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    • CommentRowNumber1.
    • CommentAuthorGuest
    • CommentTimeOct 14th 2009
    Comment at (n,r)-category about the equivalence of fundamental categories. This is a coarser notion than equivalence of categories in the usual sense.

    -David Roberts
    • CommentRowNumber2.
    • CommentAuthorUrs
    • CommentTimeOct 14th 2009

    Thanks. Do you have a reference for that notion? Is that in Grandis' work? We should have an entry on this.

    Recently, after I carried this question to the CatTheory mailing list I received a reply by Peter Bubenik who wrote that together with David Spivak they are in the process of proving the "directed homotopy hypothesis" relating (oo,1)-categories and some flavor of directed topological spaces.

    But even though I tried, I couldn't make him tell me what exactly it is they are proving and precisely which notions of equivalence etc they are using.

    • CommentRowNumber3.
    • CommentAuthorEric
    • CommentTimeNov 16th 2009

    Asked a question at (n,r)-category.

    • CommentRowNumber4.
    • CommentAuthorUrs
    • CommentTimeNov 16th 2009

    I have replied.

    • CommentRowNumber5.
    • CommentAuthorUrs
    • CommentTimeJun 3rd 2011
    • (edited Jun 3rd 2011)

    I have added to the Definition-section at (n,r)-category a precise definition:

    In terms of the standard notion of (∞,n)-categories we can make this precise as follows:

    For 2n-2 \leq n \leq \infty, an (n,0)-category is an ∞-groupoid that is n-truncated: an n-groupoid.

    For 0r<0 \leq r \lt \infty, an (n,r)-category is an (∞,r)-category CC such that for all objects X,YCX,Y \in C the (,r1)(\infty,r-1)-categorical hom-object C(X,Y)C(X,Y) is an (n1,r1)(n-1,r-1)-category.

    • CommentRowNumber6.
    • CommentAuthorDavid_Corfield
    • CommentTimeSep 1st 2018

    Added a reference.

    diff, v49, current

    • CommentRowNumber7.
    • CommentAuthorDavid_Corfield
    • CommentTimeSep 1st 2018

    Is there anything in those query boxes worth keeping?

    • CommentRowNumber8.
    • CommentAuthorMike Shulman
    • CommentTimeSep 1st 2018

    I think their conclusions should be incorporated into the page.

    • CommentRowNumber9.
    • CommentAuthorGuest
    • CommentTimeJul 21st 2022

    This article also has query boxes, which is against the recommendation of the “Anything I shouldn’t do?” section of the writing in the nLab article. Should the query boxes be removed?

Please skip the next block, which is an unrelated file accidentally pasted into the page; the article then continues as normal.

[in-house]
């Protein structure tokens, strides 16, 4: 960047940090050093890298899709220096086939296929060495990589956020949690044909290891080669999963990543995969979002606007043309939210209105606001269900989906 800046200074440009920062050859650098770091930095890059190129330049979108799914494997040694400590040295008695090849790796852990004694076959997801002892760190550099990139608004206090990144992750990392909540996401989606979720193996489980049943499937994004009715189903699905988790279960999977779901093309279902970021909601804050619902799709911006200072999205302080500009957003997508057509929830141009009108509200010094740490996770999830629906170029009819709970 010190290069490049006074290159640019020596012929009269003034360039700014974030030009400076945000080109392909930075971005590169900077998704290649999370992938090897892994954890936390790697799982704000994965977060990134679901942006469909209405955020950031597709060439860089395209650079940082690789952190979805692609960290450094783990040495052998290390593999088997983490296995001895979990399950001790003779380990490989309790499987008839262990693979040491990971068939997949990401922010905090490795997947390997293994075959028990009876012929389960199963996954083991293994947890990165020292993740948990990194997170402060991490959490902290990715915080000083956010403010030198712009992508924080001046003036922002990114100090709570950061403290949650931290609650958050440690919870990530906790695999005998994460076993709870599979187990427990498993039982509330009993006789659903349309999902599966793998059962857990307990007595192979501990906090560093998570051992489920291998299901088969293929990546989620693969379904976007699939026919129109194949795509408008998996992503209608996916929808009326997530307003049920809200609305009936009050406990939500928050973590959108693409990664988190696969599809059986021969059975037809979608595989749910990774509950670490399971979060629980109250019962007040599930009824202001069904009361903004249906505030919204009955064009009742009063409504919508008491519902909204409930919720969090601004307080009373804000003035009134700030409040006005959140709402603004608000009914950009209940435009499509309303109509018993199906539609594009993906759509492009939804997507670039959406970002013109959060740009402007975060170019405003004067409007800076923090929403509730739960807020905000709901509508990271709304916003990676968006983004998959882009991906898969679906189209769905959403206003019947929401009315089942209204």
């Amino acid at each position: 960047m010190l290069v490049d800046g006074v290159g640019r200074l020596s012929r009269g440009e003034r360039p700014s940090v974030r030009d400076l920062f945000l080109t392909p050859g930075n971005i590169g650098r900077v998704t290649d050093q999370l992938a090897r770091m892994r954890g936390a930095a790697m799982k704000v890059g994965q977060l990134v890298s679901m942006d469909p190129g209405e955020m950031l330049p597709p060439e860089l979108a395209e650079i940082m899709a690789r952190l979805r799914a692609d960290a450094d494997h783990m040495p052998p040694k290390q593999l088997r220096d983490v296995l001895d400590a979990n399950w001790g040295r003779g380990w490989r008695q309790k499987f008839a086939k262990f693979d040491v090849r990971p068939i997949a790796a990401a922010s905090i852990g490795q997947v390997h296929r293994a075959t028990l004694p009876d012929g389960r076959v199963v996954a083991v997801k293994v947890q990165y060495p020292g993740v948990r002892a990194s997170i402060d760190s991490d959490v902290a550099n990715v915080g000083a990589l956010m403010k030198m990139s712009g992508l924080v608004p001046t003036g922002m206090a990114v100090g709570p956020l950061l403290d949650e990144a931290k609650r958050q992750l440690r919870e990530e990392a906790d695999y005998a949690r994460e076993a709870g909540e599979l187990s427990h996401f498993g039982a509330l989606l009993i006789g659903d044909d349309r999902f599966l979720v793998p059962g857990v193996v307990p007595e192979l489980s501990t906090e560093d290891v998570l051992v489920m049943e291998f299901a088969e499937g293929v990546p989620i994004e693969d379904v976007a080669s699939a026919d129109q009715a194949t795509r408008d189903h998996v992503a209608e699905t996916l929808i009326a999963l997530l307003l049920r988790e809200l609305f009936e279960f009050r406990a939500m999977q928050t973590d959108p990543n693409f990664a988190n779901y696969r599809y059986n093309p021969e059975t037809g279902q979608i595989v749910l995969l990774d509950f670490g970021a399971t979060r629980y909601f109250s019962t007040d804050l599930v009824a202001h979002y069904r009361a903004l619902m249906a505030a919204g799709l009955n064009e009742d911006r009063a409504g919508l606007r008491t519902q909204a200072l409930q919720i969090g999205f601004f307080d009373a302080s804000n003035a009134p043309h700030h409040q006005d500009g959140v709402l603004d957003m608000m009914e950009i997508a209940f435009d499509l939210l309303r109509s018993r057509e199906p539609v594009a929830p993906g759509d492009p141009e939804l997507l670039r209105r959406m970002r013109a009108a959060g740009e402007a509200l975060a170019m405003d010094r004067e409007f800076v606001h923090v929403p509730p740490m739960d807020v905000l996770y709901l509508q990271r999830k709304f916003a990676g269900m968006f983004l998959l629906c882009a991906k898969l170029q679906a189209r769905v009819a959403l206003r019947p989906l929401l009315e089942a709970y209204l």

• CommentRowNumber10.
    • CommentAuthorUrs
    • CommentTimeJul 21st 2022


  1. removed query boxes


    diff, v59, current

    • CommentRowNumber12.
    • CommentAuthorGuest
    • CommentTimeJul 21st 2022

    first query box posted here for posterity

    +– {: .query} Eric: What is the category of all (small) (n,r)(n,r)-categories? An (n+1,r+1)(n+1,r+1)-category?

    Urs Schreiber: yes, that should be right. Roughly the argument is that a (k+1)(k+1)-morphism of (n,r)Cat(n,r)Cat is a (n,k)-transformation:

    • a 1-morphism in (n,r)Cat(n,r)Cat is an nn-functor CFDC \stackrel{F}{\to} D , hence an “(n,0)(n,0)-transformation”

    • a 2-morphism is a transformation between nn-functors, hence a “(n,1)-transformation”.

    • and so on

    • finally an (n+1)(n+1)-morphism is an (n,n)(n,n)-transformation.

    So (n,r)Cat(n,r)Cat is an (n+1)(n+1)-category.

    The invertibiliy of the (n,k)(n,k)-transformations is that of their components which are (k)(\ell \geq k)-morphisms in the target nn-category DD. So if all (>r)(\ell \gt r)-morphisms in DD are invertible, then so are all (n,>r)(n,\ell \gt r)-transformations between CC and DD hence all (>r+1)(\ell \gt r+1)-morphisms in (n,r)Cat(n,r)Cat. So (n,r)Cat(n,r)Cat is an (n+1,r+1)(n+1,r+1)-category. =–

    • CommentRowNumber13.
    • CommentAuthorGuest
    • CommentTimeJul 21st 2022

    second query box

    +–{: .query} Mike Shulman: I am not convinced that the homotopy hypothesis applies to anything directed. I’ll believe that maybe an rr-directed nn-type (whatever that means) should have a fundamental (n,r)(n,r)-category, and that this operation has a left adjoint that geometrically realizes an (n,r)(n,r)-category as an rr-directed nn-type. But I don’t see why to expect this adjunction to be an equivalence in the directed world, unless all of your rr-directed nn-types come equipped with a chosen CW-complex-like nn-skeleton which you restrict your fundamental categories to.

    More concretely: take the interval category. Realize it as a directed space; presumably you get a directed topological interval [0,1][0,1]. Now take the fundamental category of this space: you get the ordered set [0,1][0,1] considered as a category—quite different from the interval category! In order to get back the interval category, you need to do something like remember the endpoints of the directed topological interval, and only use these chosen points as the objects of your fundamental category. Perhaps everyone talking about identifying directed homotopy types with higher categories has some fix like this in mind, but if so I think it should be stressed. (Alternately, maybe someone can tell me why I’m completely wrong.)

    David Roberts: Perhaps one could take a leaf out of Ronnie Brown’s book and consider filtered/stratified directed spaces. The relative fundamental category is, as you point out, the 'correct' answer.

    Urs Schreiber: right. I didn’t mean to imply that there is an established theory of directed spaces that yields a directed homotopy hypothesis-theorem yet. Instead the idea was that “in view of the homotopy hypothesis” we should be entitled to think of an (n,r)(n,r)-category as an rr-directed nn-type. Over at directed space I say more explicitly that one option is to defined what a (nice) rr-directed nn-type is this way. I have very little online time today, otherwise I would now add a paragraph along these lines to the above. Maybe one of you feels like doing it. I still think that th slogan “An (n,r)(n,r)-category is an rr-directed nn-type.” is a very useful guiding principle, and be it for the right definition of directed space. My impression is that the theory of directed spaces is at the time still tentative and not set in stonee. But if that’s wrong, then I’d still keep the above slogan but put an explicit caveat that this uses the notion “diected space” differently to that established in the literature.